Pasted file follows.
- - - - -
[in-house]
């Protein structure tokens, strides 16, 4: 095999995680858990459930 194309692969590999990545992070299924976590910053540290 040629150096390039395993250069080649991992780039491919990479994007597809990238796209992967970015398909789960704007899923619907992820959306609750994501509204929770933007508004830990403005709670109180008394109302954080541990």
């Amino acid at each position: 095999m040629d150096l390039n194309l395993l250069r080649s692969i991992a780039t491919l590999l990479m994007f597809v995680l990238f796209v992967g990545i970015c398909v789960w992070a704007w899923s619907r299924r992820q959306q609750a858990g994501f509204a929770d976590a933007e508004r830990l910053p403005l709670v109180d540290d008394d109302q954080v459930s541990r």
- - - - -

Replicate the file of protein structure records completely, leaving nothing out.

[in-house]
């Protein structure tokens, strides 16, 4: 095999995680858990459930 194309692969590999990545992070299924976590910053540290 040629150096390039395993250069080649991992780039491919990479994007597809990238796209992967970015398909789960704007899923619907992820959306609750994501509204929770933007508004830990403005709670109180008394109302954080541990």
């Amino acid at each position: 095999m040629d150096l390039n194309l395993l250069r080649s692969i991992a780039t491919l590999l990479m994007f597809v995680l990238f796209v992967g990545i970015c398909v789960w992070a704007w899923s619907r299924r992820q959306q609750a858990g994501f509204a929770d976590a933007e508004r830990l910053p403005l709670v109180d540290d008394d109302q954080v459930s541990r």